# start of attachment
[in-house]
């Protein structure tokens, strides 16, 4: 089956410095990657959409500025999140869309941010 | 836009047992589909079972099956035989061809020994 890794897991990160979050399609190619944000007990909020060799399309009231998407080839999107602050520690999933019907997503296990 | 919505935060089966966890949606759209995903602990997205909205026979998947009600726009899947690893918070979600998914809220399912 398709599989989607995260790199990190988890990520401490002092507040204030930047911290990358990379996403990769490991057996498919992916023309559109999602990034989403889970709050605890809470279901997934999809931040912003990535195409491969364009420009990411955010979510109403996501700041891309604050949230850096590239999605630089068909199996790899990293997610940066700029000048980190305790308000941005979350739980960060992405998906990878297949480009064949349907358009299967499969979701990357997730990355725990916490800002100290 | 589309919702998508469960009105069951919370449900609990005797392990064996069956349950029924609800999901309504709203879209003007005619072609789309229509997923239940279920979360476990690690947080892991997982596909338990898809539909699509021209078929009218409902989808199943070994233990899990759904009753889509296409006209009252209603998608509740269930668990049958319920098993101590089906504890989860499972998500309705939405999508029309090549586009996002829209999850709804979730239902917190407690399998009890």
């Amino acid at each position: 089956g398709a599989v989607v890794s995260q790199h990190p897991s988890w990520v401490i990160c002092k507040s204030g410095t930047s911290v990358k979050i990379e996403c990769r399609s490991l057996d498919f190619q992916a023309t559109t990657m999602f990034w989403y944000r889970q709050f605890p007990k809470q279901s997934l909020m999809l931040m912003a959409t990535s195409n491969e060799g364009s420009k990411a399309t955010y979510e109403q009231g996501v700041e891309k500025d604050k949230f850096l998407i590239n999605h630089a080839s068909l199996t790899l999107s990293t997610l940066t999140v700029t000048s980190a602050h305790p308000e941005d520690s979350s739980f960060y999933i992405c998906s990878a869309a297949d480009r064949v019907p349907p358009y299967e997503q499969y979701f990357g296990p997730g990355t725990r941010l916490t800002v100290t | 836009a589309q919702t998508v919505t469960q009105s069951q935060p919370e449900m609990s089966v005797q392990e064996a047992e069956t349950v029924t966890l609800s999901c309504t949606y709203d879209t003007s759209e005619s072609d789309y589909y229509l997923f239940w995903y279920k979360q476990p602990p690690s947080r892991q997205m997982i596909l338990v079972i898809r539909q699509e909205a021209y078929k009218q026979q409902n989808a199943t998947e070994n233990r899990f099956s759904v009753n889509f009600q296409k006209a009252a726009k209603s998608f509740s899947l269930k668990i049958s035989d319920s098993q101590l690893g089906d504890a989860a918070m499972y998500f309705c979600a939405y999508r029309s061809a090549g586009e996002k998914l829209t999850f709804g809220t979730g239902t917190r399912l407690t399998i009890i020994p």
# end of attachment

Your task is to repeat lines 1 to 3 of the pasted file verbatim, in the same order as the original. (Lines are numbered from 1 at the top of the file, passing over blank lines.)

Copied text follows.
[in-house]
């Protein structure tokens, strides 16, 4: 089956410095990657959409500025999140869309941010 | 836009047992589909079972099956035989061809020994 890794897991990160979050399609190619944000007990909020060799399309009231998407080839999107602050520690999933019907997503296990 | 919505935060089966966890949606759209995903602990997205909205026979998947009600726009899947690893918070979600998914809220399912 398709599989989607995260790199990190988890990520401490002092507040204030930047911290990358990379996403990769490991057996498919992916023309559109999602990034989403889970709050605890809470279901997934999809931040912003990535195409491969364009420009990411955010979510109403996501700041891309604050949230850096590239999605630089068909199996790899990293997610940066700029000048980190305790308000941005979350739980960060992405998906990878297949480009064949349907358009299967499969979701990357997730990355725990916490800002100290 | 589309919702998508469960009105069951919370449900609990005797392990064996069956349950029924609800999901309504709203879209003007005619072609789309229509997923239940279920979360476990690690947080892991997982596909338990898809539909699509021209078929009218409902989808199943070994233990899990759904009753889509296409006209009252209603998608509740269930668990049958319920098993101590089906504890989860499972998500309705939405999508029309090549586009996002829209999850709804979730239902917190407690399998009890």
């Amino acid at each position: 089956g398709a599989v989607v890794s995260q790199h990190p897991s988890w990520v401490i990160c002092k507040s204030g410095t930047s911290v990358k979050i990379e996403c990769r399609s490991l057996d498919f190619q992916a023309t559109t990657m999602f990034w989403y944000r889970q709050f605890p007990k809470q279901s997934l909020m999809l931040m912003a959409t990535s195409n491969e060799g364009s420009k990411a399309t955010y979510e109403q009231g996501v700041e891309k500025d604050k949230f850096l998407i590239n999605h630089a080839s068909l199996t790899l999107s990293t997610l940066t999140v700029t000048s980190a602050h305790p308000e941005d520690s979350s739980f960060y999933i992405c998906s990878a869309a297949d480009r064949v019907p349907p358009y299967e997503q499969y979701f990357g296990p997730g990355t725990r941010l916490t800002v100290t | 836009a589309q919702t998508v919505t469960q009105s069951q935060p919370e449900m609990s089966v005797q392990e064996a047992e069956t349950v029924t966890l609800s999901c309504t949606y709203d879209t003007s759209e005619s072609d789309y589909y229509l997923f239940w995903y279920k979360q476990p602990p690690s947080r892991q997205m997982i596909l338990v079972i898809r539909q699509e909205a021209y078929k009218q026979q409902n989808a199943t998947e070994n233990r899990f099956s759904v009753n889509f009600q296409k006209a009252a726009k209603s998608f509740s899947l269930k668990i049958s035989d319920s098993q101590l690893g089906d504890a989860a918070m499972y998500f309705c979600a939405y999508r029309s061809a090549g586009e996002k998914l829209t999850f709804g809220t979730g239902t917190r399912l407690t399998i009890i020994p």